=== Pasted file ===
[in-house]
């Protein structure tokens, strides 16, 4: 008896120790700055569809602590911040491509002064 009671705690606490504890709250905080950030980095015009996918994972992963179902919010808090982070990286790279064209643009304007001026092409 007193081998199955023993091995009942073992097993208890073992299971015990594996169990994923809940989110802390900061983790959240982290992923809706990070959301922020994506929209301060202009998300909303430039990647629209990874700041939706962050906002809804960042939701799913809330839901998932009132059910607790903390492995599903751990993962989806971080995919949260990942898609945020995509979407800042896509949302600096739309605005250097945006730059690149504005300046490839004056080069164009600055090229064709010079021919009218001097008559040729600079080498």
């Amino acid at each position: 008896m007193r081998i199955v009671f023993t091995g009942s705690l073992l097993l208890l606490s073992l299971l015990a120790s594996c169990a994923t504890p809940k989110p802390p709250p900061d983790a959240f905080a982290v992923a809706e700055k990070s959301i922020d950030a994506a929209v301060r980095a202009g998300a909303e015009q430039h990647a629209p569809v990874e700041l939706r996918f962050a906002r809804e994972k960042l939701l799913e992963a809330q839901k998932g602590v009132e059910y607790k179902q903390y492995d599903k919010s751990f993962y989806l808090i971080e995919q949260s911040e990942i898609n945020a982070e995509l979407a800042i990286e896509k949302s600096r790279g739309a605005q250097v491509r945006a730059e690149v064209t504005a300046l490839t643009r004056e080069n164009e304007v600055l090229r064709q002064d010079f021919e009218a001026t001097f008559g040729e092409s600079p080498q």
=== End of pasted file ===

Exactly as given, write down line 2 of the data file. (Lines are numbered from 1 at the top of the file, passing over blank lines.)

């Protein structure tokens, strides 16, 4: 008896120790700055569809602590911040491509002064 009671705690606490504890709250905080950030980095015009996918994972992963179902919010808090982070990286790279064209643009304007001026092409 007193081998199955023993091995009942073992097993208890073992299971015990594996169990994923809940989110802390900061983790959240982290992923809706990070959301922020994506929209301060202009998300909303430039990647629209990874700041939706962050906002809804960042939701799913809330839901998932009132059910607790903390492995599903751990993962989806971080995919949260990942898609945020995509979407800042896509949302600096739309605005250097945006730059690149504005300046490839004056080069164009600055090229064709010079021919009218001097008559040729600079080498």